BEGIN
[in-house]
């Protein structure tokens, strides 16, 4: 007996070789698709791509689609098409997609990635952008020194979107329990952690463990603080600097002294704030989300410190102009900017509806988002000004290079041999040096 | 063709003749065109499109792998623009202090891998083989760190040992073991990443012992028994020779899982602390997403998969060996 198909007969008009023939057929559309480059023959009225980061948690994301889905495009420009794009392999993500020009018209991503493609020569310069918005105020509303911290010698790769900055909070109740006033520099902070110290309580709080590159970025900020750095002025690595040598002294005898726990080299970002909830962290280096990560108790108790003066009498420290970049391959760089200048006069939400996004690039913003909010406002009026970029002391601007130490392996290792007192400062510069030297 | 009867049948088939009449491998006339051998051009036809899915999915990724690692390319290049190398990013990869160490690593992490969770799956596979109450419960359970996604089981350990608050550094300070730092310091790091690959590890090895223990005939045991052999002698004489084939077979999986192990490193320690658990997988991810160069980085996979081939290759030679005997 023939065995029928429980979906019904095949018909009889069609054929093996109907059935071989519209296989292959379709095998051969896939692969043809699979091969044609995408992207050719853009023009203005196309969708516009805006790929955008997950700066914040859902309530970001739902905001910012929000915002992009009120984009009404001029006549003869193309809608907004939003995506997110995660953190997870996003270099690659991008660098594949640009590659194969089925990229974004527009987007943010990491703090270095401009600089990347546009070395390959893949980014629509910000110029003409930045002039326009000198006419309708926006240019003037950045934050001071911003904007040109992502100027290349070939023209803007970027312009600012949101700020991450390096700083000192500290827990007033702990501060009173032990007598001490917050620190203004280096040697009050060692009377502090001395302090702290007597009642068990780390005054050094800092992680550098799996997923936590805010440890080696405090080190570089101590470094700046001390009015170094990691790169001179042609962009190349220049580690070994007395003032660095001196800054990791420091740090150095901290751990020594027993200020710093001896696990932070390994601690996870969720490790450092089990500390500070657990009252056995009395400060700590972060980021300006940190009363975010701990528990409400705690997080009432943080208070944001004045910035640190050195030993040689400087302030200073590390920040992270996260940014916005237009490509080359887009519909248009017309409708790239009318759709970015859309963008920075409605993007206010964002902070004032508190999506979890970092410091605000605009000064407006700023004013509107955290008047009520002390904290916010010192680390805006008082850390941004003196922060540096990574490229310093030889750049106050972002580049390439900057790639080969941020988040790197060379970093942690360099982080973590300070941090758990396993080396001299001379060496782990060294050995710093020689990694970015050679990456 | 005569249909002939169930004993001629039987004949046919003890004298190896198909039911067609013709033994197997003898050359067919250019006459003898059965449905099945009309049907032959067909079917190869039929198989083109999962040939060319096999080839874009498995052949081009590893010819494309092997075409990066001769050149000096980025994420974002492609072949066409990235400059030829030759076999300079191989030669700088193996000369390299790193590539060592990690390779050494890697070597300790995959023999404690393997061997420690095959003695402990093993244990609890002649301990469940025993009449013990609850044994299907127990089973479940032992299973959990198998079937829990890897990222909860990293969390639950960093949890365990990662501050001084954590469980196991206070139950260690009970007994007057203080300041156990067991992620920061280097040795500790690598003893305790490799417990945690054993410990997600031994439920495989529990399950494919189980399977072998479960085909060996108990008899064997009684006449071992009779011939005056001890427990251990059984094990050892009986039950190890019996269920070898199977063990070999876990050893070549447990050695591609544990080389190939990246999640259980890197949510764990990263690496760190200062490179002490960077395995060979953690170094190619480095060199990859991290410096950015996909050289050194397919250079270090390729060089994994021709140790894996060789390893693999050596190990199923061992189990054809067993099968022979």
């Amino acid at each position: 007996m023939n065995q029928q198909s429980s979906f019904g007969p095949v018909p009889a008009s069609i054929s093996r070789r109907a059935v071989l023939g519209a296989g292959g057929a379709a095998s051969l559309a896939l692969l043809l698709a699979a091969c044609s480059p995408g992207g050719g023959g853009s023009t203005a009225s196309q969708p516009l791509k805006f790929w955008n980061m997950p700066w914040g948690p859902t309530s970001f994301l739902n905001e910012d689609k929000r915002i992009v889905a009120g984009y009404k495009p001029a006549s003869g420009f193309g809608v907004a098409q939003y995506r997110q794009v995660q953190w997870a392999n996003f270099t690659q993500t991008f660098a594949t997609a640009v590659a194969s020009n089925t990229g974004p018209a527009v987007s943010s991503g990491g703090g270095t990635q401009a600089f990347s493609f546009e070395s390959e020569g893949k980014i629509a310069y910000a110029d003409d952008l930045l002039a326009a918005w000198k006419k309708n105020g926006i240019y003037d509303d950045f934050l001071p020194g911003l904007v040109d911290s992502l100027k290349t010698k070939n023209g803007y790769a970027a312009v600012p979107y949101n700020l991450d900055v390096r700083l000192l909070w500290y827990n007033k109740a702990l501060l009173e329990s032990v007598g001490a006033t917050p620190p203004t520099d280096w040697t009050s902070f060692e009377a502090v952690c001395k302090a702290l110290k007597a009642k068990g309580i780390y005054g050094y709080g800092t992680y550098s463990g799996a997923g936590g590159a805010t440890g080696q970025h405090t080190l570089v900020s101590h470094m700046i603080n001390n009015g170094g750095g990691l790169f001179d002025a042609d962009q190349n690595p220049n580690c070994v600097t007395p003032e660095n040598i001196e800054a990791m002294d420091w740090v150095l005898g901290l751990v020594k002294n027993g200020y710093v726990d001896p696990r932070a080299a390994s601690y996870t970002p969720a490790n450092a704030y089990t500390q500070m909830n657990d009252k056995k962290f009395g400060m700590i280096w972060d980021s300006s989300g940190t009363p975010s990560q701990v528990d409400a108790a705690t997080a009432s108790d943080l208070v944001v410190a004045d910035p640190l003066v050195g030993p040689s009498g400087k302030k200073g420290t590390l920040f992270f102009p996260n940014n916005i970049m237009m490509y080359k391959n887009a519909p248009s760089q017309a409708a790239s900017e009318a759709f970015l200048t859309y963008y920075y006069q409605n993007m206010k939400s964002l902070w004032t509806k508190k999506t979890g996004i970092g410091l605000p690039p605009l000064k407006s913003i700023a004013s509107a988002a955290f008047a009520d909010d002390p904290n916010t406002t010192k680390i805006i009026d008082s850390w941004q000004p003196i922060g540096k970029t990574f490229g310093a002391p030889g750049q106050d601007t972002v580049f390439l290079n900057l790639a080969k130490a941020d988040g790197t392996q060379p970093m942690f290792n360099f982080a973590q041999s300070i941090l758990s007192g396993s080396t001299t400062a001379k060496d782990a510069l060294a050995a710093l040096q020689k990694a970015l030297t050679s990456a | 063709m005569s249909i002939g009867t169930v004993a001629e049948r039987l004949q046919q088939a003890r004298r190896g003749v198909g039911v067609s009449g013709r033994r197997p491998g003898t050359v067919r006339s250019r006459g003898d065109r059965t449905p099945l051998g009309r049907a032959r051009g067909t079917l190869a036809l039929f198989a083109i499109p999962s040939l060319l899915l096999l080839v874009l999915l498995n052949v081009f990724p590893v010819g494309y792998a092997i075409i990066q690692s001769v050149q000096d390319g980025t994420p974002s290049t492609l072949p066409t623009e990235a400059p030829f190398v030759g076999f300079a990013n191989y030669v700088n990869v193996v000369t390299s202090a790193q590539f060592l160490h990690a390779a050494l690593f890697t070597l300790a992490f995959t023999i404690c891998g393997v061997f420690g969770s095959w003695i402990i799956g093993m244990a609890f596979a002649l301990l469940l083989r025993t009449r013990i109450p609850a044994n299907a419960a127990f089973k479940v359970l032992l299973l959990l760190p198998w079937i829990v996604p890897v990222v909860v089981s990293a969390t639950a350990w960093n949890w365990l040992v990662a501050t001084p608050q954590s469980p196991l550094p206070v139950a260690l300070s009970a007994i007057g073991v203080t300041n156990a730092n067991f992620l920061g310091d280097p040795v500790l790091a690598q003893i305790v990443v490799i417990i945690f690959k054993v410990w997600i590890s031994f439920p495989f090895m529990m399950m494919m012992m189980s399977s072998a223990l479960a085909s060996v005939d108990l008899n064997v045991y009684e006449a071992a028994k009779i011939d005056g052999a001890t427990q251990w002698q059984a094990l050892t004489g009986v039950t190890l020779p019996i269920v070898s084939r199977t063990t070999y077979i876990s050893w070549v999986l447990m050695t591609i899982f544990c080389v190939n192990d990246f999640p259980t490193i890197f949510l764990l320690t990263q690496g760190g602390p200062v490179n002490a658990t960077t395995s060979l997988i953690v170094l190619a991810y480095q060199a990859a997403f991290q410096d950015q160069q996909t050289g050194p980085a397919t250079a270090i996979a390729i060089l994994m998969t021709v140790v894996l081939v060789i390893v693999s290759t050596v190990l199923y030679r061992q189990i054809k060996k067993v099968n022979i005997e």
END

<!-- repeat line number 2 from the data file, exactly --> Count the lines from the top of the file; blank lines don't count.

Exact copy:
């Protein structure tokens, strides 16, 4: 007996070789698709791509689609098409997609990635952008020194979107329990952690463990603080600097002294704030989300410190102009900017509806988002000004290079041999040096 | 063709003749065109499109792998623009202090891998083989760190040992073991990443012992028994020779899982602390997403998969060996 198909007969008009023939057929559309480059023959009225980061948690994301889905495009420009794009392999993500020009018209991503493609020569310069918005105020509303911290010698790769900055909070109740006033520099902070110290309580709080590159970025900020750095002025690595040598002294005898726990080299970002909830962290280096990560108790108790003066009498420290970049391959760089200048006069939400996004690039913003909010406002009026970029002391601007130490392996290792007192400062510069030297 | 009867049948088939009449491998006339051998051009036809899915999915990724690692390319290049190398990013990869160490690593992490969770799956596979109450419960359970996604089981350990608050550094300070730092310091790091690959590890090895223990005939045991052999002698004489084939077979999986192990490193320690658990997988991810160069980085996979081939290759030679005997 023939065995029928429980979906019904095949018909009889069609054929093996109907059935071989519209296989292959379709095998051969896939692969043809699979091969044609995408992207050719853009023009203005196309969708516009805006790929955008997950700066914040859902309530970001739902905001910012929000915002992009009120984009009404001029006549003869193309809608907004939003995506997110995660953190997870996003270099690659991008660098594949640009590659194969089925990229974004527009987007943010990491703090270095401009600089990347546009070395390959893949980014629509910000110029003409930045002039326009000198006419309708926006240019003037950045934050001071911003904007040109992502100027290349070939023209803007970027312009600012949101700020991450390096700083000192500290827990007033702990501060009173032990007598001490917050620190203004280096040697009050060692009377502090001395302090702290007597009642068990780390005054050094800092992680550098799996997923936590805010440890080696405090080190570089101590470094700046001390009015170094990691790169001179042609962009190349220049580690070994007395003032660095001196800054990791420091740090150095901290751990020594027993200020710093001896696990932070390994601690996870969720490790450092089990500390500070657990009252056995009395400060700590972060980021300006940190009363975010701990528990409400705690997080009432943080208070944001004045910035640190050195030993040689400087302030200073590390920040992270996260940014916005237009490509080359887009519909248009017309409708790239009318759709970015859309963008920075409605993007206010964002902070004032508190999506979890970092410091605000605009000064407006700023004013509107955290008047009520002390904290916010010192680390805006008082850390941004003196922060540096990574490229310093030889750049106050972002580049390439900057790639080969941020988040790197060379970093942690360099982080973590300070941090758990396993080396001299001379060496782990060294050995710093020689990694970015050679990456 | 005569249909002939169930004993001629039987004949046919003890004298190896198909039911067609013709033994197997003898050359067919250019006459003898059965449905099945009309049907032959067909079917190869039929198989083109999962040939060319096999080839874009498995052949081009590893010819494309092997075409990066001769050149000096980025994420974002492609072949066409990235400059030829030759076999300079191989030669700088193996000369390299790193590539060592990690390779050494890697070597300790995959023999404690393997061997420690095959003695402990093993244990609890002649301990469940025993009449013990609850044994299907127990089973479940032992299973959990198998079937829990890897990222909860990293969390639950960093949890365990990662501050001084954590469980196991206070139950260690009970007994007057203080300041156990067991992620920061280097040795500790690598003893305790490799417990945690054993410990997600031994439920495989529990399950494919189980399977072998479960085909060996108990008899064997009684006449071992009779011939005056001890427990251990059984094990050892009986039950190890019996269920070898199977063990070999876990050893070549447990050695591609544990080389190939990246999640259980890197949510764990990263690496760190200062490179002490960077395995060979953690170094190619480095060199990859991290410096950015996909050289050194397919250079270090390729060089994994021709140790894996060789390893693999050596190990199923061992189990054809067993099968022979």